Lieutenant Black hates his desk job in an outpost in Afghanistan. He's so dissatisfied he's ready to get out of the Army. Then he gets, what seems him, the ultimate insult. He's sent to the farthest outpost to investigate what appears to be a minor incident. Some soldiers fired a warning shot that led to confrontation with the villagers.

When Black arrives, he realizes that his is no easy mission. The soldiers stationed in the outpost won't talk to him about the incident. He wants to get his job done and get out, but the more he investigates the more he realizes that something more than a minor confrontation is going on. He's being fed lies. He senses it, but uncovering the truth can have serious consequences even putting the the existence of the outpost at risk.

On the positive side, this book is filled with memorable characters from Lieutenant Black to the Sergeants like Merick and Caine and the villagers. The setting is well described. You actually feel like you're in Afghanistan. The military operations all have the ring of reality although I'm not an expert.

On the negative side, the plot is so convoluted that it's hard to follow. You do get a wrap-up at the end, but personally, I prefer a plot where I can see the twists leading somewhere.

It's a good war novel that gives you an appreciation of what it's like to serve in a country like Afghanistan. There are exciting battle scenes, and the Army dialog seems realistic. However, I felt the mystery was strained and interspersing Black's stream of consciousness with the narration was confusing.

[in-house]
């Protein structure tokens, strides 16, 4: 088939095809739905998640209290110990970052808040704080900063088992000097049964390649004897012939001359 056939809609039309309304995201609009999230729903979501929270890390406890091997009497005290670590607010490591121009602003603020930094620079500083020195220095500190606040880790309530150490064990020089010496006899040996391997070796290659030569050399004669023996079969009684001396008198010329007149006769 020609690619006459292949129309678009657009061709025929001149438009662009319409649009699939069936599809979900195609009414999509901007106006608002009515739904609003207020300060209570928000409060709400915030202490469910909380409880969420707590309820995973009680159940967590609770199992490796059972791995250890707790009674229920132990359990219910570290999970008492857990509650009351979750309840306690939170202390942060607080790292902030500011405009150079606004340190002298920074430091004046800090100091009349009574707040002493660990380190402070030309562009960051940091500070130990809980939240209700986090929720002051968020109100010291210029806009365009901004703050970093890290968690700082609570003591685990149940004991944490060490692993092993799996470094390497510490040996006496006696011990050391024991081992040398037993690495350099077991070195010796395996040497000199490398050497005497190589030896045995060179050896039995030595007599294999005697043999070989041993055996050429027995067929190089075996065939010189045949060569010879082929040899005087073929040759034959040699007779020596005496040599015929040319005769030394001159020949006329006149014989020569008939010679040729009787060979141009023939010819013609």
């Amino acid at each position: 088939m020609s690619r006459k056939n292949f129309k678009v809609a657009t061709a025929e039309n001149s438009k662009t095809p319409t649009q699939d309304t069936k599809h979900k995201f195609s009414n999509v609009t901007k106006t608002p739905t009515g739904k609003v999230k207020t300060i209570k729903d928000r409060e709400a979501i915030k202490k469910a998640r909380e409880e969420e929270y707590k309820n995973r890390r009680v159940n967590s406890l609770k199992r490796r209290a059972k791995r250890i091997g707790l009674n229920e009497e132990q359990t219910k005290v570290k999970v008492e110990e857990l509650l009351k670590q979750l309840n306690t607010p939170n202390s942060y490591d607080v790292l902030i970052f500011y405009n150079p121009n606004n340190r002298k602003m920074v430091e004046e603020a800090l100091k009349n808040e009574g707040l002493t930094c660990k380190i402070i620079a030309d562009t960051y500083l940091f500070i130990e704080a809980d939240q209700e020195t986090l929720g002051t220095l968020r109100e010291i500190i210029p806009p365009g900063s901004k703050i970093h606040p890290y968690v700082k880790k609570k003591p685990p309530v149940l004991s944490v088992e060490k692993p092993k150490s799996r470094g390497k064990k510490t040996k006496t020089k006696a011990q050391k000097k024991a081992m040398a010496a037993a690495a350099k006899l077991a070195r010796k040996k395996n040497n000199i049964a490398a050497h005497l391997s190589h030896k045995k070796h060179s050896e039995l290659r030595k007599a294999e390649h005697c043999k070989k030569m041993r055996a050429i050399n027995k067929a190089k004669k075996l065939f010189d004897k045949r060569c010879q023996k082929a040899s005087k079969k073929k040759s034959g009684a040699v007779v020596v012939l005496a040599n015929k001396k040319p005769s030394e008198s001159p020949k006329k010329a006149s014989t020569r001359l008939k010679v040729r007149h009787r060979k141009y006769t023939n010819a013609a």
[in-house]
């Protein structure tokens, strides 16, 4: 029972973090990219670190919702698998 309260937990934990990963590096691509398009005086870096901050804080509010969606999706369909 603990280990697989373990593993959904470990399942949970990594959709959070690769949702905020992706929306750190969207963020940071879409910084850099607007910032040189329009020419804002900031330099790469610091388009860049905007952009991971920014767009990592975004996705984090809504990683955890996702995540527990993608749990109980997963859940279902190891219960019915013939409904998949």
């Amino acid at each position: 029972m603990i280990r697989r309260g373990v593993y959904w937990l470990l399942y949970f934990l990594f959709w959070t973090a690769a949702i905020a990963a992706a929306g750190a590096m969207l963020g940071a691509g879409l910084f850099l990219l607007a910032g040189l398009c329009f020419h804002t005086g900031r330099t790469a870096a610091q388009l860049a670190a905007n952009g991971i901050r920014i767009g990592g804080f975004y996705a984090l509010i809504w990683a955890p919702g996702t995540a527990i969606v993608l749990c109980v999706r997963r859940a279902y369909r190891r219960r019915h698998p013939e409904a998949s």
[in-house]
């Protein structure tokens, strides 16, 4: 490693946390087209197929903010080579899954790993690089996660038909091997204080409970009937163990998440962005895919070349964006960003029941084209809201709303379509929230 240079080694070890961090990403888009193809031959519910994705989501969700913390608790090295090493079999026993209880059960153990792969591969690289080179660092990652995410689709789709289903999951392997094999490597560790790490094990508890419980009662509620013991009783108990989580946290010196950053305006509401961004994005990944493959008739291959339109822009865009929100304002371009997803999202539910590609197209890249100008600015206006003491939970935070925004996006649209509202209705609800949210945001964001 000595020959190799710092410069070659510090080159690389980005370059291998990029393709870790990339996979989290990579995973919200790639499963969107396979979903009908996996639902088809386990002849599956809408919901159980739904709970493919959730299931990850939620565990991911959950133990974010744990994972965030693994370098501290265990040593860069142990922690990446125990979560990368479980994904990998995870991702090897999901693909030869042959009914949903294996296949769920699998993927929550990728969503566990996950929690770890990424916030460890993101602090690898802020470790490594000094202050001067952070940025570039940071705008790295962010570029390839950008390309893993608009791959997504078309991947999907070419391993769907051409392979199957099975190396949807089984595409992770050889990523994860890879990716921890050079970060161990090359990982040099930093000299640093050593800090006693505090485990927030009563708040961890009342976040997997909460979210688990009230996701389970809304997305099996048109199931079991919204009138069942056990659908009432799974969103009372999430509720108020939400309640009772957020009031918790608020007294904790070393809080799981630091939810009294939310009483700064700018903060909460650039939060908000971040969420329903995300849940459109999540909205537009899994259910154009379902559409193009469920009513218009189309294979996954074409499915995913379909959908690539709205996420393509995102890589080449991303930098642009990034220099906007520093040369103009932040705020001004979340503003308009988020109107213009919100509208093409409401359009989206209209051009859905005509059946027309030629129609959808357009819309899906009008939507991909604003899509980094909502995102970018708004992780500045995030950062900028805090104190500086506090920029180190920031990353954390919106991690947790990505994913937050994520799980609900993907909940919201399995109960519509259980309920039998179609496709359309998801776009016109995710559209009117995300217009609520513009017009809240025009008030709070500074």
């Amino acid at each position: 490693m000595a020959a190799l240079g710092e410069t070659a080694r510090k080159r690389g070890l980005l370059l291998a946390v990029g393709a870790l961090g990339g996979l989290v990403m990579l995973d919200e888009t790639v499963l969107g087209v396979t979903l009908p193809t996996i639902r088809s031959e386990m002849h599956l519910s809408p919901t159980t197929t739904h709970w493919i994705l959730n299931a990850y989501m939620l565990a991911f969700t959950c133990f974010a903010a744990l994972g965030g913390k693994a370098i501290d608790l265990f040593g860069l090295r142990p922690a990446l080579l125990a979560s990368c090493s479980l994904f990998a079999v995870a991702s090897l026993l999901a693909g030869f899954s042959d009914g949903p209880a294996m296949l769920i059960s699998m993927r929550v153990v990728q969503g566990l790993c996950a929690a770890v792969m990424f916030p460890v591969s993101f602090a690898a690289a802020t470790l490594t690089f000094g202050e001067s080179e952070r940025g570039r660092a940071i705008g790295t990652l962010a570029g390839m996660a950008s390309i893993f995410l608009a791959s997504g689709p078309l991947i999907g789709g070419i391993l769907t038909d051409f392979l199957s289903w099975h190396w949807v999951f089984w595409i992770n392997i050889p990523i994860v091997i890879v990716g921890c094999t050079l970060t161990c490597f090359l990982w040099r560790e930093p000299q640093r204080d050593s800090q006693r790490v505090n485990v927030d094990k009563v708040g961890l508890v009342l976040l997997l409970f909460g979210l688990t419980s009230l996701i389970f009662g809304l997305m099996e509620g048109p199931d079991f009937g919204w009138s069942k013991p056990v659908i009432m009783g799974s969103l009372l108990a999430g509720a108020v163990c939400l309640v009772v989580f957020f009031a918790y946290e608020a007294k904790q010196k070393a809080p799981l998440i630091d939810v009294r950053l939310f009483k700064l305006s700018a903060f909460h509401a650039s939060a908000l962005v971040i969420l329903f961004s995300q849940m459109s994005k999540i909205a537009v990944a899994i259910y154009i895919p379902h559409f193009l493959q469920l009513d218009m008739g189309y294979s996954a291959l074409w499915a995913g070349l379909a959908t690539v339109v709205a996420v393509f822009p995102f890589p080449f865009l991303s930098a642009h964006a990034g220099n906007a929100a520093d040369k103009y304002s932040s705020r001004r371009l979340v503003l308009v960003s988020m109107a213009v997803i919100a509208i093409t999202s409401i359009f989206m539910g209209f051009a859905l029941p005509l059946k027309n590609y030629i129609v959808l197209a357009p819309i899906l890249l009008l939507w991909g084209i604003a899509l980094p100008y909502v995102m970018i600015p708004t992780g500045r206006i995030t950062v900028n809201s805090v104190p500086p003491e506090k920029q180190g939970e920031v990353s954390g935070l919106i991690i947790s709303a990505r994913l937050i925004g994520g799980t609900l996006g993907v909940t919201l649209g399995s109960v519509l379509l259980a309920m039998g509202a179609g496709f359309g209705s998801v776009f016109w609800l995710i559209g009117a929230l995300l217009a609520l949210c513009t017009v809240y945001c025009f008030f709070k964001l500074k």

I received this novel from Dutton for this review.




Sunday, March 6, 2016

A Victorian Era Mystery with a Lady Detective

After being let go by the New York Metropolitan Police Department when she successfully solved the Goodrich murder (first book in the series), Mary Handley decides to become a detective. With the help of her friend and employer, Lazlo, she sets up shop in a back room of Lazlo's book store where she works. Both she and Lazlo are pleased and surprised when a young woman comes into the store and hires Mary to find out what happened to her uncle who she believes was murdered many years ago. Mary eagerly accepts the challenge, and it leads her to investigate some of the prominent families in New York.

The case increases in scope when the young woman is murdered. Even though she no longer has a client, Mary vows to find the killer. Then in a surprising development, Mary acquires an assistant, George Vanderbilt. George gives Mary entre into the upper levels of society populated by the Carnegies and Rockafellers as well and the Vanderbilts. Although it crosses societal lines, George becomes infatuated with Mary and wants to marry her.